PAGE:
Release Date: Apr 14, 2009
Record label: Holy Mountain
Genre(s): Indie, Rock, Alternative
If potential were a physical substance, it would've dripped like melted wax from Wooden Shjips' 2006 debut 10". The three-song slab of raw, noisy grooves was so bursting with ideas, it suggested a lifetime of musical possibilities. Follow-up singles took steps toward that promise, but the San Francisco quartet's first, self-titled full-length was a bit of a retreat.
You can’t teach an old dog new tricks, goes the saying. But, on the evidence of Wooden Shjips' second effort Dos, you can certainly get four relatively new dogs to master some very old tricks. Dos is in fact, not very different to 2007’s self-titled, sunbaked and acid-fried self-titled LP. This lack of ‘progression’ seems to have irked many onlookers and critics, but to be honest, I find the very idea of progression from a band who are so retrospective in their outlook and output mildly ridiculous.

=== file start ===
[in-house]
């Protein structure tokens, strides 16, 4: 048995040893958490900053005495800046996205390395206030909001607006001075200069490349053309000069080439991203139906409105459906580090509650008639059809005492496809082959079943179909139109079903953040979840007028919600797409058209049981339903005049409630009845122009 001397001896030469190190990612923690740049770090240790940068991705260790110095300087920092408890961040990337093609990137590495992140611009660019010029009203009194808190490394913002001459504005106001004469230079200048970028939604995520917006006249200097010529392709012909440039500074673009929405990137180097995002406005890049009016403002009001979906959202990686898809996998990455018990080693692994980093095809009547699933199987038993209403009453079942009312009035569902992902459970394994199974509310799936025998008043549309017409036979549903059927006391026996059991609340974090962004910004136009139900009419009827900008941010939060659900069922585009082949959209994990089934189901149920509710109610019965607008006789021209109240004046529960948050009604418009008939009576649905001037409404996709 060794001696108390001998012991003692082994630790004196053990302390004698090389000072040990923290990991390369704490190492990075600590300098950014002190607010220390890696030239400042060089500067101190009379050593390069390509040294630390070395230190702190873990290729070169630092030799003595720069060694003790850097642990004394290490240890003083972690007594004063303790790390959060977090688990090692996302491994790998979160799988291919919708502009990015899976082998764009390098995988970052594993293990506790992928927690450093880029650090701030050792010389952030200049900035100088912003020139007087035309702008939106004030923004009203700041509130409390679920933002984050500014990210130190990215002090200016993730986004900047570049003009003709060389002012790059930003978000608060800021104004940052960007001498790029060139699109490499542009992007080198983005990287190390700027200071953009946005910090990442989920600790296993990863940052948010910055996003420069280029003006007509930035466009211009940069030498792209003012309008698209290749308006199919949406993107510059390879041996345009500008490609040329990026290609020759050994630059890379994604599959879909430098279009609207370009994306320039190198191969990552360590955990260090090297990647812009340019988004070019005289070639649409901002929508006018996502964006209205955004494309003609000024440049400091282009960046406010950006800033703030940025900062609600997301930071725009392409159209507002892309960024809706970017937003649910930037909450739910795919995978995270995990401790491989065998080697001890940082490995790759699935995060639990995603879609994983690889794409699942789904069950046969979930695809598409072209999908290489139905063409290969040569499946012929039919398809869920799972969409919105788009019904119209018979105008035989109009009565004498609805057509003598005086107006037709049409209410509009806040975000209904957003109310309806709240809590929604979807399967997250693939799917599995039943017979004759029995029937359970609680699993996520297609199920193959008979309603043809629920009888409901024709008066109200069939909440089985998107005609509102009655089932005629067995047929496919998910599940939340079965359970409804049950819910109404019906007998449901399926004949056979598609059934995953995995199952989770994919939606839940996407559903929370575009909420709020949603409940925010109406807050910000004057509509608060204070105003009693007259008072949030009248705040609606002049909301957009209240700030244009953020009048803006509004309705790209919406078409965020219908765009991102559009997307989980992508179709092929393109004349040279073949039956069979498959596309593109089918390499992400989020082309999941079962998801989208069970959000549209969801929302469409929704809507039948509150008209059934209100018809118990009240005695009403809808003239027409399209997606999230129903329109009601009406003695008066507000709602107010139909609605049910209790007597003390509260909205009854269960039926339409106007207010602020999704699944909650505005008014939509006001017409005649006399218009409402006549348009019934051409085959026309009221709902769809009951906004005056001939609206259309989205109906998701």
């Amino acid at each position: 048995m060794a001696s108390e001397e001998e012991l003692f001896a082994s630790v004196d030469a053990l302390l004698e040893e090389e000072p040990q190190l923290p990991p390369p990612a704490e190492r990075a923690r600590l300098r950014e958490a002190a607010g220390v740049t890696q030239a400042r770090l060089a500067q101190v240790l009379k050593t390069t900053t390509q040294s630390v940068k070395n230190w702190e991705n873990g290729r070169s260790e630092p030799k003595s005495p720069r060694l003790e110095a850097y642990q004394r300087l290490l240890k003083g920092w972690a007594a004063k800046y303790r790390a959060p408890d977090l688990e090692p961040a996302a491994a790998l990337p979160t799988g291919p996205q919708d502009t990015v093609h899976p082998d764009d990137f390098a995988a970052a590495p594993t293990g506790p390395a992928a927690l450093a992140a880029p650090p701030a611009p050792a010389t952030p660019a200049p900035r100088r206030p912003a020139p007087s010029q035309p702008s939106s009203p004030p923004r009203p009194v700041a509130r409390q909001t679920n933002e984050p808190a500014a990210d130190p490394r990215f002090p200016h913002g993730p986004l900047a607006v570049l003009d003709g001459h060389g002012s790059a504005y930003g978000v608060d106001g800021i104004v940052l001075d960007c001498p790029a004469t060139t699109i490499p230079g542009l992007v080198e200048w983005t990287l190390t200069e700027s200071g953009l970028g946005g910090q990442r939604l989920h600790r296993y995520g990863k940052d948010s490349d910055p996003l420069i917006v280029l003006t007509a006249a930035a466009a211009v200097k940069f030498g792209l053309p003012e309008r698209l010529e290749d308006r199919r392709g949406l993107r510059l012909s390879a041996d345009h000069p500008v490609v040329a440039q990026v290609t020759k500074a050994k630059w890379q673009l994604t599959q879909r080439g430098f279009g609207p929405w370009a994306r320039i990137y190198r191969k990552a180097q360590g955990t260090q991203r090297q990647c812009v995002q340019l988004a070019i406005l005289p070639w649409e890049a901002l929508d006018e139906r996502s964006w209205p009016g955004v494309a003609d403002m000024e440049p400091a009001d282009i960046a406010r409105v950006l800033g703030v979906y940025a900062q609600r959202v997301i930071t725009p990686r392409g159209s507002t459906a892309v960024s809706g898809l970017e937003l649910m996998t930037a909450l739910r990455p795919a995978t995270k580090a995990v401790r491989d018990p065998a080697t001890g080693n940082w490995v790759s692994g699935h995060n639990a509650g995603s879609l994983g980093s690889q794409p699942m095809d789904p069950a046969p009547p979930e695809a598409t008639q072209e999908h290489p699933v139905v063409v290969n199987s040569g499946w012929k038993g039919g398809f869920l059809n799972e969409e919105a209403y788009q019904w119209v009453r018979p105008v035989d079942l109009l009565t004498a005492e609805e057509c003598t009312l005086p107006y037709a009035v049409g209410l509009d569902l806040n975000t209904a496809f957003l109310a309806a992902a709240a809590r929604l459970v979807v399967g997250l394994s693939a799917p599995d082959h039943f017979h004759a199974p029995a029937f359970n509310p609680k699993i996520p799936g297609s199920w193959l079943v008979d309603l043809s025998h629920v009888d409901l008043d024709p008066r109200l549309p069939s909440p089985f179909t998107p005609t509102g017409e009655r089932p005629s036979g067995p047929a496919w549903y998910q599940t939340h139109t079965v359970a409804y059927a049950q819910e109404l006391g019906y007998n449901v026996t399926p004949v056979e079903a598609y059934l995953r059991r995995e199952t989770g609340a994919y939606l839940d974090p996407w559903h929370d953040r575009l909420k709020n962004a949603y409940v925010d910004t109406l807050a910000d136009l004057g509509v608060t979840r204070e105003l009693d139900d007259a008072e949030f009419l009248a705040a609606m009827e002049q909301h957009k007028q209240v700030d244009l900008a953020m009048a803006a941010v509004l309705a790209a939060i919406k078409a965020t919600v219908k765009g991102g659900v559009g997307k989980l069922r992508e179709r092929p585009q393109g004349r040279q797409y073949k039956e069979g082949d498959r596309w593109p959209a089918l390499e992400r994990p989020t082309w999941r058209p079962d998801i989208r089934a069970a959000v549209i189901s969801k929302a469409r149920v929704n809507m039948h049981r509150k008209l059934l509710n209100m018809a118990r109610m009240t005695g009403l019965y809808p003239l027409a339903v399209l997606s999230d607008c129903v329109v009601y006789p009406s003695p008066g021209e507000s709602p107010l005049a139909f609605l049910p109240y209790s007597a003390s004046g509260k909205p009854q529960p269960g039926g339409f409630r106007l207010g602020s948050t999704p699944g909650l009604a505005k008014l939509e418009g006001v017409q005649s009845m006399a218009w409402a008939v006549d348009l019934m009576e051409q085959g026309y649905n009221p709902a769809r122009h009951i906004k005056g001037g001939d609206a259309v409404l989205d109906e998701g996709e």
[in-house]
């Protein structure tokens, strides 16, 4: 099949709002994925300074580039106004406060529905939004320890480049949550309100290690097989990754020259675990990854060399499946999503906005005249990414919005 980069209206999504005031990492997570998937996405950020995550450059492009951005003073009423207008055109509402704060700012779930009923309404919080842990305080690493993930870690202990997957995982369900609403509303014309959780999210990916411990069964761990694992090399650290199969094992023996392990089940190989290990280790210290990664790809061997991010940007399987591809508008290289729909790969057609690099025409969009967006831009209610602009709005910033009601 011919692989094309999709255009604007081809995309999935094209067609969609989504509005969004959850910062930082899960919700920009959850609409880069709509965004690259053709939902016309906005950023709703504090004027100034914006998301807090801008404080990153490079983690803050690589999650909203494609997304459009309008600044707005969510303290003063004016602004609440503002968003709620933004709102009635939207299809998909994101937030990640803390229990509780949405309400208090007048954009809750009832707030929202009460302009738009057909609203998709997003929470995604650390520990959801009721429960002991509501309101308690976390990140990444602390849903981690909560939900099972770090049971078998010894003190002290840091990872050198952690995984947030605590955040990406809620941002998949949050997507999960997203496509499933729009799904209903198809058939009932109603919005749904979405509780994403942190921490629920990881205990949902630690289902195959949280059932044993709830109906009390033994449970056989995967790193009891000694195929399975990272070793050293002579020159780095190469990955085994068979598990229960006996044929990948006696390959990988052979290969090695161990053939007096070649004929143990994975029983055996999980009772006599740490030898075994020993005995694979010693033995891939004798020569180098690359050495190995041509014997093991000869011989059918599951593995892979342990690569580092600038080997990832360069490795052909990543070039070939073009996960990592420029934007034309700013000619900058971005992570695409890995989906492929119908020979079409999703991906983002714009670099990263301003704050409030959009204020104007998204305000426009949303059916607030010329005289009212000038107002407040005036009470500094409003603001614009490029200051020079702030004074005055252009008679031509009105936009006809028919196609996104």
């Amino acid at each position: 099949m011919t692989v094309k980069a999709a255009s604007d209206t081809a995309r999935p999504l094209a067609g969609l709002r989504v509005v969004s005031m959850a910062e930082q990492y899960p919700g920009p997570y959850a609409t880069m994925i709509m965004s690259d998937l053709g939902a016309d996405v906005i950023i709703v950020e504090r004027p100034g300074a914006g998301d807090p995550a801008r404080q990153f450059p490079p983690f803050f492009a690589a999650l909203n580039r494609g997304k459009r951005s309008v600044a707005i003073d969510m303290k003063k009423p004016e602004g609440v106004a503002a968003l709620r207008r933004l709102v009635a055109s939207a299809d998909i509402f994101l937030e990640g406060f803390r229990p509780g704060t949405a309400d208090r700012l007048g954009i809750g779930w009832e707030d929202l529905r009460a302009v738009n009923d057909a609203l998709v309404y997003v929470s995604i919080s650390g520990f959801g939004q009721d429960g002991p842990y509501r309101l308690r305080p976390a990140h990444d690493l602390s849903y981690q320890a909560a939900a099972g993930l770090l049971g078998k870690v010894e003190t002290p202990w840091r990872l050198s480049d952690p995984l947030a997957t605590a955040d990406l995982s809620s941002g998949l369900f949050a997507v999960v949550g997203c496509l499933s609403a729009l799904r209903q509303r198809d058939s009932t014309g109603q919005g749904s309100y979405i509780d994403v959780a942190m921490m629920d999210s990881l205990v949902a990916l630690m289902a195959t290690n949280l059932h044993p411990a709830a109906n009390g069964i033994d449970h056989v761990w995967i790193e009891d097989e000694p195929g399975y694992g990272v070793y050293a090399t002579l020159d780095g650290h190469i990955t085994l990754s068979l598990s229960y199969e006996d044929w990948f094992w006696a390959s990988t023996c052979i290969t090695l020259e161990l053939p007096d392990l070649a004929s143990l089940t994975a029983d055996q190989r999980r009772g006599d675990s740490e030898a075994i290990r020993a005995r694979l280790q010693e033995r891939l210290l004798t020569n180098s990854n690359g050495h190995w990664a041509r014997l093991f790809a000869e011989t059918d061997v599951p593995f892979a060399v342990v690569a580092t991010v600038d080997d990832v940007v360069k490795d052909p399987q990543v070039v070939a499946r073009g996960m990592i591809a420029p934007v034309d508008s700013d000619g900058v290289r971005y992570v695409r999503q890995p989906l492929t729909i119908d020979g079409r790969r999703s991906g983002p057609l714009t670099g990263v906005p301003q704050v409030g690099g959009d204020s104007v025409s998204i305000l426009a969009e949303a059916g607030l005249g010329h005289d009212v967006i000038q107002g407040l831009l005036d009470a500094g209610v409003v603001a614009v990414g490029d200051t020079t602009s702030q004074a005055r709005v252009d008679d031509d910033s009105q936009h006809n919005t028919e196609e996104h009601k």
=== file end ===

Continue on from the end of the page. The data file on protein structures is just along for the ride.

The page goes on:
Got a desperate need for hypnotic drone-rock with fuzzed-out guitar and a drum beat that stays the same for 10 minutes, played by hairy men? Wooden Shjips are here to heed your call. Their second full album creates psychedelic intensity by combining the insistent rhythms of early 70s German bands with a fearsomely primitive garage sound. .
SF’s Wooden Shjips might be the most aggressively passive band around. Put ‘em on a single (7”, 10”, 12” … they’ve conquered ‘em all), and their sweetly apathetic psychedelic grooves conquer all they survey. I’ve seen DJs make every head in the room nod when one of their tracks hits the decks. “I Hear the Vibrations,” off their latest single on Mexican Summer, is one such track.